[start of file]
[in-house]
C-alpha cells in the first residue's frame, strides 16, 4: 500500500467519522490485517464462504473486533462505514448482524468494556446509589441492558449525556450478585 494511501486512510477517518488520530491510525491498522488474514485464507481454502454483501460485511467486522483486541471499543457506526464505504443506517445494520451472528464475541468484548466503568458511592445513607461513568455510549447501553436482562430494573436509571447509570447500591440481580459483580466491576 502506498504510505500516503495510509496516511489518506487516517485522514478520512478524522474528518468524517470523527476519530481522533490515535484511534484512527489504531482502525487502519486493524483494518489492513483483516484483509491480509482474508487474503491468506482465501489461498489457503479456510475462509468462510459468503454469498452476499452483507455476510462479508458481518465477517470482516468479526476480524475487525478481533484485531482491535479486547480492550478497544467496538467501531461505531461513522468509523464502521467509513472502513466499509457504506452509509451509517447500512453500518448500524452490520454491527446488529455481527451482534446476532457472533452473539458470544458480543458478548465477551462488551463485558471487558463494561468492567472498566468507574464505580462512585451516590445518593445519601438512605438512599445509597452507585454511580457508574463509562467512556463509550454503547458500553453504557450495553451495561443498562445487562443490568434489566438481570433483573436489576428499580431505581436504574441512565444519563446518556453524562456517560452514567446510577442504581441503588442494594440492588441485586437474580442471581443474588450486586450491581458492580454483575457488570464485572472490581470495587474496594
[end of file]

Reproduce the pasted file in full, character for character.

[in-house]
C-alpha cells in the first residue's frame, strides 16, 4: 500500500467519522490485517464462504473486533462505514448482524468494556446509589441492558449525556450478585 494511501486512510477517518488520530491510525491498522488474514485464507481454502454483501460485511467486522483486541471499543457506526464505504443506517445494520451472528464475541468484548466503568458511592445513607461513568455510549447501553436482562430494573436509571447509570447500591440481580459483580466491576 502506498504510505500516503495510509496516511489518506487516517485522514478520512478524522474528518468524517470523527476519530481522533490515535484511534484512527489504531482502525487502519486493524483494518489492513483483516484483509491480509482474508487474503491468506482465501489461498489457503479456510475462509468462510459468503454469498452476499452483507455476510462479508458481518465477517470482516468479526476480524475487525478481533484485531482491535479486547480492550478497544467496538467501531461505531461513522468509523464502521467509513472502513466499509457504506452509509451509517447500512453500518448500524452490520454491527446488529455481527451482534446476532457472533452473539458470544458480543458478548465477551462488551463485558471487558463494561468492567472498566468507574464505580462512585451516590445518593445519601438512605438512599445509597452507585454511580457508574463509562467512556463509550454503547458500553453504557450495553451495561443498562445487562443490568434489566438481570433483573436489576428499580431505581436504574441512565444519563446518556453524562456517560452514567446510577442504581441503588442494594440492588441485586437474580442471581443474588450486586450491581458492580454483575457488570464485572472490581470495587474496594